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Phosphorylated tau in cerebrospinal fluid as a marker for Creutzfeldt–Jakob disease
  1. B Van Everbroeck1,
  2. A J E Green2,
  3. E Vanmechelen3,
  4. H Vanderstichele3,
  5. P Pals1,
  6. R Sanchez-Valle4,
  7. N Cuadrado Corrales5,
  8. J-J Martin1,
  9. P Cras1
  1. 1Laboratory of Neurobiology and Neuropathology, Born Bunge Foundation, University of Antwerp, Wilrijk, Belgium
  2. 2The National CJD Surveillance Unit, Western General Hospital, Edinburgh, UK
  3. 3Innogenetics NV, Ghent, Belgium
  4. 4CJD unit, Hospital Clinic, Villarroel 170, Barcelona, Spain
  5. 5Department of Applied Epidemiology, National Centre for Epidemiology, Carlos III Institute of Health and Research Brain Bank, Complutesis University, Madrid, Spain
  1. Correspondence to:
 Dr P Cras, Laboratory of Neurobiology, Born Bunge Foundation, University of Antwerp, Universiteitsplein 1, B-2610 Wilrijk, Belgium;


Objective: To determine the concentrations of microtubule associated protein tau and multiple phosphorylated tau epitopes in the cerebrospinal fluid of patients with sporadic Creutzfeldt–Jakob disease (sCJD), dementias, and controls, in order to evaluate their diagnostic use and clinical relevance.

Methods: The CSF concentrations of total tau and phosphorylated tau at epitope 181 were determined by enzyme linked immunosorbent assay in 66 definite and nine probable sCJD patients, and in 97 controls. Other phosphorylated tau epitopes were investigated by western blot.

Results: In the sCJD population, determination of 14-3-3 protein and total tau protein concentrations was of the highest diagnostic value, with a sensitivity of 96% and 92%, respectively, and a specificity of 94% and 97%. Two distinct subgroups could be identified among the 75 sCJD patients based on the detection of phosphorylated tau at threonine 181 and serines 199, 202, and 404. A high phosphorylated tau concentration was clinically correlated with a significantly shorter disease duration, early onset of akinetic mutism, and a higher rate of typical EEGs (p < 0.05).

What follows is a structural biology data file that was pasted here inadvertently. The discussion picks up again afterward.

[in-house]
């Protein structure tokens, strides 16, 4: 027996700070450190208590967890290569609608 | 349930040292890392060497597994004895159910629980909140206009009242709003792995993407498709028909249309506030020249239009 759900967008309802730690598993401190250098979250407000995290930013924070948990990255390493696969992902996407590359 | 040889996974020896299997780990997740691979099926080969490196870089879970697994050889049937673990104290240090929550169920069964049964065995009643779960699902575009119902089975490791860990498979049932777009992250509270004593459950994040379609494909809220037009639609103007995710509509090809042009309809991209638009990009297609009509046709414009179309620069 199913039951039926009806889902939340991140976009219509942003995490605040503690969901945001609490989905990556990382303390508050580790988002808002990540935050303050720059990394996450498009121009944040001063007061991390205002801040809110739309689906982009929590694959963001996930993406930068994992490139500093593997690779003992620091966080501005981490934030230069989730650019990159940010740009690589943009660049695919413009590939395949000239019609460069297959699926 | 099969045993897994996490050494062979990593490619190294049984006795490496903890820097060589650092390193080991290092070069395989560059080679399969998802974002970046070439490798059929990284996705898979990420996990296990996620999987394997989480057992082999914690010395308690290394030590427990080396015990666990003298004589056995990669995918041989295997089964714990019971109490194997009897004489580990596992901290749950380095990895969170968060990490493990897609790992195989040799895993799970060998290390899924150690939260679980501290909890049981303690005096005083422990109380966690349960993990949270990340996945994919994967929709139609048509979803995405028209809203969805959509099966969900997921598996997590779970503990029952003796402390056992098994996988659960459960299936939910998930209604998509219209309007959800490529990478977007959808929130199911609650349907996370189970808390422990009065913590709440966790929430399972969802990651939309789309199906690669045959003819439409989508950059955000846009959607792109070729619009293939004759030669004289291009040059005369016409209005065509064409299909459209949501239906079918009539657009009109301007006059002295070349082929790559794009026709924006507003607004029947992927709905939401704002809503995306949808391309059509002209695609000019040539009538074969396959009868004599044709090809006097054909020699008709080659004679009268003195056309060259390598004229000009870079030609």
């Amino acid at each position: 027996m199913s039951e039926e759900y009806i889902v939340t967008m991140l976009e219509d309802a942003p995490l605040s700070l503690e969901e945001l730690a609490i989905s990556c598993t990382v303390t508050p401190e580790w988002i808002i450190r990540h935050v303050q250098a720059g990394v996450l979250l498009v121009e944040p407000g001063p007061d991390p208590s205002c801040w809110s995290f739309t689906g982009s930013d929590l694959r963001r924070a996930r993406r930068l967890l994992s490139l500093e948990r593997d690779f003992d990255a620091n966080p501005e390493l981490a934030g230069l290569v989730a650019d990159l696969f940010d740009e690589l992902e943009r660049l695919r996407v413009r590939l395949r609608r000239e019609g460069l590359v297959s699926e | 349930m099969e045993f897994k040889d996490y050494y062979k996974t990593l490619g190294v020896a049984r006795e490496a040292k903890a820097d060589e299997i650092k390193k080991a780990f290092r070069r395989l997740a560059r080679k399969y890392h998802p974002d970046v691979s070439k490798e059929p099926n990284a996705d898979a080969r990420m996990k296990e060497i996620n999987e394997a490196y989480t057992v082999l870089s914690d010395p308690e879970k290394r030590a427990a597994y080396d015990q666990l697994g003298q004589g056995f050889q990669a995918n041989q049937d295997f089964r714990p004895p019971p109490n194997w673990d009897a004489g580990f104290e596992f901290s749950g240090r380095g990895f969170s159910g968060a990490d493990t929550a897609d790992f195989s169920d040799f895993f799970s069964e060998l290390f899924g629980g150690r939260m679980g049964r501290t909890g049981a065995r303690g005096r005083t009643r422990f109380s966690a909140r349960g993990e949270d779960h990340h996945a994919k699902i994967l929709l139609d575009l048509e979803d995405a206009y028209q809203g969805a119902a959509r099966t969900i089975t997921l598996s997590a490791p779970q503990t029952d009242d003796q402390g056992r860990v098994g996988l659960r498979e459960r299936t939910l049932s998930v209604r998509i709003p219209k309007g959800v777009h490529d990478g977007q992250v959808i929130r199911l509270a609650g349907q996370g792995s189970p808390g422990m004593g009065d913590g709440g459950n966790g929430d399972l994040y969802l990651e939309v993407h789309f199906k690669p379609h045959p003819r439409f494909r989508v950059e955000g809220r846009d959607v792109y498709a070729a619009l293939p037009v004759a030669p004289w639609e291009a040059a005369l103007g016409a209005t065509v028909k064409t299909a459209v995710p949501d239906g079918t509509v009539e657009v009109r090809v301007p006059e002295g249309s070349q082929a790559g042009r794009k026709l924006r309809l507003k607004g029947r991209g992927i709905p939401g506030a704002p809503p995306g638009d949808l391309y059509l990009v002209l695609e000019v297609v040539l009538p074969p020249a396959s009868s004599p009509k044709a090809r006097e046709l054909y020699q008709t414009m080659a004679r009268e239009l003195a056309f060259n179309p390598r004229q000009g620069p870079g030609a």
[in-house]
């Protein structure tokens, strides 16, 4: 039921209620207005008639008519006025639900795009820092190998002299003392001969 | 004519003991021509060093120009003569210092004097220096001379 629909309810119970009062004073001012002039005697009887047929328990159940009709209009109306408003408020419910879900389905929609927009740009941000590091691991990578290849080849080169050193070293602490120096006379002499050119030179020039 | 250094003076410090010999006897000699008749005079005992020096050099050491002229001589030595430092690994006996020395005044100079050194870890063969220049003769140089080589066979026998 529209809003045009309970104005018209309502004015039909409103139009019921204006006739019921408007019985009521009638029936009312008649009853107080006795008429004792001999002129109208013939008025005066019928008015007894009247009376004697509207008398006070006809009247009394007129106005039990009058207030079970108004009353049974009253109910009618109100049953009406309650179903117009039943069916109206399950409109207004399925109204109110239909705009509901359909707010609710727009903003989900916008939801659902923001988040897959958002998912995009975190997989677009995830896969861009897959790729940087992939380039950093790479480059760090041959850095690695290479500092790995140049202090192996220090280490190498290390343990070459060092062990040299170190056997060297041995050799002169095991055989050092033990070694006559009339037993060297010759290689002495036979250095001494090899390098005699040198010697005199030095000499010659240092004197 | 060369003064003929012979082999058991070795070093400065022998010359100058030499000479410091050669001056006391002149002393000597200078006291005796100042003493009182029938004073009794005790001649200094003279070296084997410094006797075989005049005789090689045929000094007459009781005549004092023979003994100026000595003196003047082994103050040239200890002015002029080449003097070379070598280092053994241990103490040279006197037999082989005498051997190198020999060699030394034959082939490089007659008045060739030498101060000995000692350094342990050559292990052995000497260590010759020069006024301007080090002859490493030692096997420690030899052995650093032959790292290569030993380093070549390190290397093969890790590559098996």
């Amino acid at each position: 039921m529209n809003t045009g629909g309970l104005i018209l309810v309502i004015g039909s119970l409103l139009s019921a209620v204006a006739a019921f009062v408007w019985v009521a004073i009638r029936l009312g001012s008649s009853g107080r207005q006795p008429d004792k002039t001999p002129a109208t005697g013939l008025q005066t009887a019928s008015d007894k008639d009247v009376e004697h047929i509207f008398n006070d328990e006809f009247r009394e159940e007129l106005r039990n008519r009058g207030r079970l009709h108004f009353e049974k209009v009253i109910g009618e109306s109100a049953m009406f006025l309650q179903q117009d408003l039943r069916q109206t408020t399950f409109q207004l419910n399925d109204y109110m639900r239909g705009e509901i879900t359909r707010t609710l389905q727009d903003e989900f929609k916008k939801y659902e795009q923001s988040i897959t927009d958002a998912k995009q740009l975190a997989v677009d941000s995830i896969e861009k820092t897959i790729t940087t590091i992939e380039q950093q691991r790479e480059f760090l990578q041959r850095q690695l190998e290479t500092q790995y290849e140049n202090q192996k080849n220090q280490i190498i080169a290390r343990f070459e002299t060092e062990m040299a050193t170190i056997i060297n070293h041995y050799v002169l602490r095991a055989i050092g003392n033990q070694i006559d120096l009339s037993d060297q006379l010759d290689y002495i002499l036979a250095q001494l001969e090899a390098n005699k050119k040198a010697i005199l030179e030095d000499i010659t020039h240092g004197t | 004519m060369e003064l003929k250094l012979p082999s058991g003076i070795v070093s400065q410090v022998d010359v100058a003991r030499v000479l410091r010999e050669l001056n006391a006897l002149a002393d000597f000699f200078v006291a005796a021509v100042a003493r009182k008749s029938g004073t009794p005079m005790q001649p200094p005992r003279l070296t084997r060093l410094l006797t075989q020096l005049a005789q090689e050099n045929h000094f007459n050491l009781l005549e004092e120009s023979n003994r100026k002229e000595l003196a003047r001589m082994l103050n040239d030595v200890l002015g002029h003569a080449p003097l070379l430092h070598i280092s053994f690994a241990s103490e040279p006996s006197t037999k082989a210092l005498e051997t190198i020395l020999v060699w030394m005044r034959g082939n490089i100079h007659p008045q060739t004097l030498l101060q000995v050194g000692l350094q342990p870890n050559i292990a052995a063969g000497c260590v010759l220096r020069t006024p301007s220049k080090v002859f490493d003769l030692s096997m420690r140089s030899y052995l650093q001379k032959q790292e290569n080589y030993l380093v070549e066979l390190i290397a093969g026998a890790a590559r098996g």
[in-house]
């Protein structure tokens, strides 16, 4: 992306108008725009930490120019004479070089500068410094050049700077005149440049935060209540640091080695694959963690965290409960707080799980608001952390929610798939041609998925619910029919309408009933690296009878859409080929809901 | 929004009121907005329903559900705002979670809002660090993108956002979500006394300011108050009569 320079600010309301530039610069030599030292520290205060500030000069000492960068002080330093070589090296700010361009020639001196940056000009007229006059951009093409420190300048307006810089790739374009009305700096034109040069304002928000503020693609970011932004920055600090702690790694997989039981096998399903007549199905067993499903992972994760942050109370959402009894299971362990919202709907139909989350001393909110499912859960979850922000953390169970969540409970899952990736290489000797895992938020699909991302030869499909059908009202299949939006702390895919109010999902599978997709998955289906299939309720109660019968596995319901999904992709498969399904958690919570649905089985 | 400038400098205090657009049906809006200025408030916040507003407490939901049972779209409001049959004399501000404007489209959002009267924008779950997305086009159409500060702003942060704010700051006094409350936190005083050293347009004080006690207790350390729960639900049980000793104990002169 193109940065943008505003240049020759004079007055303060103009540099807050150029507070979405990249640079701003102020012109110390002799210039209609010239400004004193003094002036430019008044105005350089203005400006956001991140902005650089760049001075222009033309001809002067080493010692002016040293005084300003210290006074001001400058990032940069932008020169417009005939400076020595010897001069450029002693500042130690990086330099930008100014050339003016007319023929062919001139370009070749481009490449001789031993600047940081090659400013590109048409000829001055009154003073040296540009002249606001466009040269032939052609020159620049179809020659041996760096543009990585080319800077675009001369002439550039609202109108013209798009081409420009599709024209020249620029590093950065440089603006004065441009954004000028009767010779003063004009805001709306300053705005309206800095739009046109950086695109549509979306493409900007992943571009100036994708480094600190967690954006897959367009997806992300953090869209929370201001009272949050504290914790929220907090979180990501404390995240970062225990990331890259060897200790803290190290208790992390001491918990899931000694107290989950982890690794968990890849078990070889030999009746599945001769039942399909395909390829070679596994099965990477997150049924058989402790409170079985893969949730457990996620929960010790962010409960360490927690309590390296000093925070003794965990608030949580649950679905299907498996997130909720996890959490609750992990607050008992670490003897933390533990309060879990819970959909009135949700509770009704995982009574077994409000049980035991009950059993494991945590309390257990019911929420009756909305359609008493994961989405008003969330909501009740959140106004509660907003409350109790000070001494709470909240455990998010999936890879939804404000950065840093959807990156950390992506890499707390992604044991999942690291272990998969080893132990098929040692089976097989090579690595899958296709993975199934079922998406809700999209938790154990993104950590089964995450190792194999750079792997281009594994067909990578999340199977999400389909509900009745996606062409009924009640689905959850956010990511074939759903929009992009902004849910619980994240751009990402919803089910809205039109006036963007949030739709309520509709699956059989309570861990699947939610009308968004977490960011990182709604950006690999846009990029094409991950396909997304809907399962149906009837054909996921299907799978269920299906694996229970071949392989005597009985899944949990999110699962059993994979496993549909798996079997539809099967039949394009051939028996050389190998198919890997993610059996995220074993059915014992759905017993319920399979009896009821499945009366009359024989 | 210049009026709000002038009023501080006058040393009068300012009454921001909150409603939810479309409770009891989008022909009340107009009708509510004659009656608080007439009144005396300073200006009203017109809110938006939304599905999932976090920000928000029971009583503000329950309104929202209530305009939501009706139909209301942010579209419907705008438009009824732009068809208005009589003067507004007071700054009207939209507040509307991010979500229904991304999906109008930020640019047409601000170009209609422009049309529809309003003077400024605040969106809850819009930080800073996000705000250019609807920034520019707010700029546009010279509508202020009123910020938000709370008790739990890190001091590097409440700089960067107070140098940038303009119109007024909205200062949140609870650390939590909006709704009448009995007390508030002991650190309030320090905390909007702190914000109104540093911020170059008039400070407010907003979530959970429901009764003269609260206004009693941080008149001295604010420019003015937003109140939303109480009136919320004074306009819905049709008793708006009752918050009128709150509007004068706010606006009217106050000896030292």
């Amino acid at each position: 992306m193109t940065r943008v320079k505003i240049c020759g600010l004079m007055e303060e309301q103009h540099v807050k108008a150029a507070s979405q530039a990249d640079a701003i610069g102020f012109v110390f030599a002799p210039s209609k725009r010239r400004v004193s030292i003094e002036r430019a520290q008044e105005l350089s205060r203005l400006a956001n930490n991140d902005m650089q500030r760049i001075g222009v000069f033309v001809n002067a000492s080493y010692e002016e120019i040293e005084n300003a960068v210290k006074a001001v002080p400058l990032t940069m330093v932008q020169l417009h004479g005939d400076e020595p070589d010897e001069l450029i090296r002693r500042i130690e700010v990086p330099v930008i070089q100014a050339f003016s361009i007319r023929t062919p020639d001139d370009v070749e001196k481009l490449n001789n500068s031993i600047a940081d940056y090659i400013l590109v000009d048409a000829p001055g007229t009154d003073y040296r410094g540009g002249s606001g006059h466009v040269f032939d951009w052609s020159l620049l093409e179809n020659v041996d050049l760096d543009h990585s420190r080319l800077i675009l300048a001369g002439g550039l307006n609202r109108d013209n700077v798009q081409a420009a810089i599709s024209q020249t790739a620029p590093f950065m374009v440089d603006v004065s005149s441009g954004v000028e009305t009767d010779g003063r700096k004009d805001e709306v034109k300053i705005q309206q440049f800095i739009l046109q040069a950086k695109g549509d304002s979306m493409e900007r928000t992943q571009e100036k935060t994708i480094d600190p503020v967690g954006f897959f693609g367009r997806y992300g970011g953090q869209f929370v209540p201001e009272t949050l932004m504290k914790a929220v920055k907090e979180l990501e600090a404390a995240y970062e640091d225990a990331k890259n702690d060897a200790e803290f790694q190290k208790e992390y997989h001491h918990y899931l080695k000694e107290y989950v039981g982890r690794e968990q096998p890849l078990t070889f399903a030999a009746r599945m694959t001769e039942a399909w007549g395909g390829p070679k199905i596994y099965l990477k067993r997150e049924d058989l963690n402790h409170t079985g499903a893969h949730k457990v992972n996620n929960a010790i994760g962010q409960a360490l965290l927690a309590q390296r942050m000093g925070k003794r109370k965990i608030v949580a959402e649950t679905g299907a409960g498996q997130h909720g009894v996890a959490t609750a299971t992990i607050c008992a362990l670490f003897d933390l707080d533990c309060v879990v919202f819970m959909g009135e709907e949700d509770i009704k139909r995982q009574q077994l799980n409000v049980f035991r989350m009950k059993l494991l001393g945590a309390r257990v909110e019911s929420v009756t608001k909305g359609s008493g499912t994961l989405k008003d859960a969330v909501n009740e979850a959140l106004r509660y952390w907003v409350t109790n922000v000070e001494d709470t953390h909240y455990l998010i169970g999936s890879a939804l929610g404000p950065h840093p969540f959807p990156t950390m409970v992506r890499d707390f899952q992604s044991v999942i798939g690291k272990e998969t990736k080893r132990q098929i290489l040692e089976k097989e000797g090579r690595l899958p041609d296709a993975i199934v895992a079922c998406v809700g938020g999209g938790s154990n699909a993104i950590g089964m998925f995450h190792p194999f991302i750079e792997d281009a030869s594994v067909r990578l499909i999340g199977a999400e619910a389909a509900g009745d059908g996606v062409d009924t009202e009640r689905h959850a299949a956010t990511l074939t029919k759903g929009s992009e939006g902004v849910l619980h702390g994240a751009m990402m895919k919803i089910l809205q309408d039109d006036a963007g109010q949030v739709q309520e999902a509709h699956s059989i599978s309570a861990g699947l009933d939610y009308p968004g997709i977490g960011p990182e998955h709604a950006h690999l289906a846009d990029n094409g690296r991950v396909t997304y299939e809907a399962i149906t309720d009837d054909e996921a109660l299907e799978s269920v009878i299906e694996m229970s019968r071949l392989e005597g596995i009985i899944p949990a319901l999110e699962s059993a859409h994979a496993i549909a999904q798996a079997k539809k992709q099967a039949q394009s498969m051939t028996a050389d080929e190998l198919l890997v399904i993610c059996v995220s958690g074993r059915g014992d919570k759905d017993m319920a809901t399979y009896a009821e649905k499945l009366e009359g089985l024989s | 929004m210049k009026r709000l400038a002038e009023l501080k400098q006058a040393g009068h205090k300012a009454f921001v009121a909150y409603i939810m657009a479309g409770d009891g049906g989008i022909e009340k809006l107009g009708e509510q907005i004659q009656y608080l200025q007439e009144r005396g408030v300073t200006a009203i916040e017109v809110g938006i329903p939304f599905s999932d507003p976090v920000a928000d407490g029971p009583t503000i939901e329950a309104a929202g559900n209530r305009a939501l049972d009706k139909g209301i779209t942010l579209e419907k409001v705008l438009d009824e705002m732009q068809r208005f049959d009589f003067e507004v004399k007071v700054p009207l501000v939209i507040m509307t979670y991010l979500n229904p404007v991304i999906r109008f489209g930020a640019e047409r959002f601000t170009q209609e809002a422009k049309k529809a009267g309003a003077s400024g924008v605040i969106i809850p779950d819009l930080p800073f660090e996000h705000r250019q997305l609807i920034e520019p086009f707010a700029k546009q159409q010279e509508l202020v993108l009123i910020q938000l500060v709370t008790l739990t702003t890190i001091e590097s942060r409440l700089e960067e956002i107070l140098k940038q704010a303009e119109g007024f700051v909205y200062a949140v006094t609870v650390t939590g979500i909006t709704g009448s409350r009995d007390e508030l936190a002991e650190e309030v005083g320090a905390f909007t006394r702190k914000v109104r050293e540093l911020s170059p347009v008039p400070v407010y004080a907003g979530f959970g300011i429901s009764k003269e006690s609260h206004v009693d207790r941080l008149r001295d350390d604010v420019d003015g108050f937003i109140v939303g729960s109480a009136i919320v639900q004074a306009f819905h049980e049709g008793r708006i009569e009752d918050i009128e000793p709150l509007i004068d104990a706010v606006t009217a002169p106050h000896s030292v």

Conclusions: Although the determination of phosphorylated tau levels cannot be used as a diagnostic biomarker, it may prove useful for estimating the prognosis of an sCJD patient. These experiments reconfirm that sCJD is a disease with a complex pathology.

  • microtubule associated protein
  • Alzheimer's disease

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Creutzfeldt–Jakob disease (CJD) is a rapidly progressive and ultimately fatal disorder thought to be caused by prions.1 At present, a definite diagnosis can only be made at necropsy by neuropathological examination of brain tissue.2 The most common form of CJD is the sporadic type (sCJD), with an incidence of 1/106 inhabitants per year, accounting for 85% of all known CJD patients. The polymorphism at codon 129 of the prion protein gene (PRNP129) is known to modulate the clinical characteristics and neuropathological phenotype.3 PRNP129 encodes for either a methionine (M) or a valine (V). The prion glycosylation pattern (PrP type) determined by western blot analysis shows two different forms. These data serve as the basis for the classification of sCJD into seven subgroups: MM1, MM2-ataxic, MM2-thalamic, MV1, MV2, VV1, and VV2.3

Cerebrospinal fluid (CSF) contains several proteins that can aid in the clinical diagnosis of sCJD. Immunodetection studies of 14-3-3 protein4 and tau protein5 have suggested that these are sensitive and specific biomarkers.6 On the other hand, normal or raised levels of full length CSF β amyloid (Aβ1–42) have been found in patients suffering from neurological disorders that clinically resemble CJD and yield a positive 14-3-3 or tau result, in contrast to the decreased levels of Aβ1–42 found in sCJD patients.7,8

Tau protein and its phosphorylated form are known to be involved in many neurodegenerative disorders. For instance, hyperphosphorylated tau is the most important subunit of neurofibrillary tangles. Finally, in most Alzheimer and sCJD patients, an increased concentration of total CSF tau protein has been reported.5,8,9

In this study, we investigated whether a new ELISA technique10 to measure phosphorylated tau at epitope 181 in CSF could be a sensitive and specific biomarker for sCJD. Further investigations into possible associations between phosphorylated tau levels and the clinical phenotype, genotype, and other biochemical markers in sCJD were also carried out to examine the possible role of tau phosphorylation in CJD disease pathogenesis.